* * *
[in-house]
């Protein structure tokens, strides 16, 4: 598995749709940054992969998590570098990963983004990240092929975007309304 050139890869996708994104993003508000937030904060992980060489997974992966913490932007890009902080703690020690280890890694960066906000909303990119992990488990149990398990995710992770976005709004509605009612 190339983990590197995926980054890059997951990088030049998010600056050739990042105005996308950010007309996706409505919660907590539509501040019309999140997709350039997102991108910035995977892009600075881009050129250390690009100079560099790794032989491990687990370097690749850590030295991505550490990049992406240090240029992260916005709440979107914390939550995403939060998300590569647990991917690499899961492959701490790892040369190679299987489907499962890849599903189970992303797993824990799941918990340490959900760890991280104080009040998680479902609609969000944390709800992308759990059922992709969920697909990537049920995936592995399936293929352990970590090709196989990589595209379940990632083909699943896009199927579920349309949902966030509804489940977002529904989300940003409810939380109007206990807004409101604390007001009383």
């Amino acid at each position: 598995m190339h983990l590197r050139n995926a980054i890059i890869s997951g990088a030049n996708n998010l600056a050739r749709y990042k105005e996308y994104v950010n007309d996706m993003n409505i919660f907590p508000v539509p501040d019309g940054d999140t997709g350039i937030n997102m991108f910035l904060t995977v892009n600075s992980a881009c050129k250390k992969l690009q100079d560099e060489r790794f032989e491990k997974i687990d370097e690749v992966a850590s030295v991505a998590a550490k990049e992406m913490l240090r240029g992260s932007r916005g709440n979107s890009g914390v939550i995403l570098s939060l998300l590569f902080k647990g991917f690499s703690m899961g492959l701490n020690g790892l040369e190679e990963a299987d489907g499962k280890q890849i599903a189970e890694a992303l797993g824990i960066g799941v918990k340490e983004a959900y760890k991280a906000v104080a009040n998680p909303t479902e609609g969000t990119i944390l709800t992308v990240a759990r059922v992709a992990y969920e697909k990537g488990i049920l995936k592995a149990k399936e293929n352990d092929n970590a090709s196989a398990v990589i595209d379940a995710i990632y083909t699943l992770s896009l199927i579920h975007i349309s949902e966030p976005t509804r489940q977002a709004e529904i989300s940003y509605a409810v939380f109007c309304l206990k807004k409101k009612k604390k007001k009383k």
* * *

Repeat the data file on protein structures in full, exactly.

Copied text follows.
[in-house]
């Protein structure tokens, strides 16, 4: 598995749709940054992969998590570098990963983004990240092929975007309304 050139890869996708994104993003508000937030904060992980060489997974992966913490932007890009902080703690020690280890890694960066906000909303990119992990488990149990398990995710992770976005709004509605009612 190339983990590197995926980054890059997951990088030049998010600056050739990042105005996308950010007309996706409505919660907590539509501040019309999140997709350039997102991108910035995977892009600075881009050129250390690009100079560099790794032989491990687990370097690749850590030295991505550490990049992406240090240029992260916005709440979107914390939550995403939060998300590569647990991917690499899961492959701490790892040369190679299987489907499962890849599903189970992303797993824990799941918990340490959900760890991280104080009040998680479902609609969000944390709800992308759990059922992709969920697909990537049920995936592995399936293929352990970590090709196989990589595209379940990632083909699943896009199927579920349309949902966030509804489940977002529904989300940003409810939380109007206990807004409101604390007001009383």
């Amino acid at each position: 598995m190339h983990l590197r050139n995926a980054i890059i890869s997951g990088a030049n996708n998010l600056a050739r749709y990042k105005e996308y994104v950010n007309d996706m993003n409505i919660f907590p508000v539509p501040d019309g940054d999140t997709g350039i937030n997102m991108f910035l904060t995977v892009n600075s992980a881009c050129k250390k992969l690009q100079d560099e060489r790794f032989e491990k997974i687990d370097e690749v992966a850590s030295v991505a998590a550490k990049e992406m913490l240090r240029g992260s932007r916005g709440n979107s890009g914390v939550i995403l570098s939060l998300l590569f902080k647990g991917f690499s703690m899961g492959l701490n020690g790892l040369e190679e990963a299987d489907g499962k280890q890849i599903a189970e890694a992303l797993g824990i960066g799941v918990k340490e983004a959900y760890k991280a906000v104080a009040n998680p909303t479902e609609g969000t990119i944390l709800t992308v990240a759990r059922v992709a992990y969920e697909k990537g488990i049920l995936k592995a149990k399936e293929n352990d092929n970590a090709s196989a398990v990589i595209d379940a995710i990632y083909t699943l992770s896009l199927i579920h975007i349309s949902e966030p976005t509804r489940q977002a709004e529904i989300s940003y509605a409810v939380f109007c309304l206990k807004k409101k009612k604390k007001k009383k």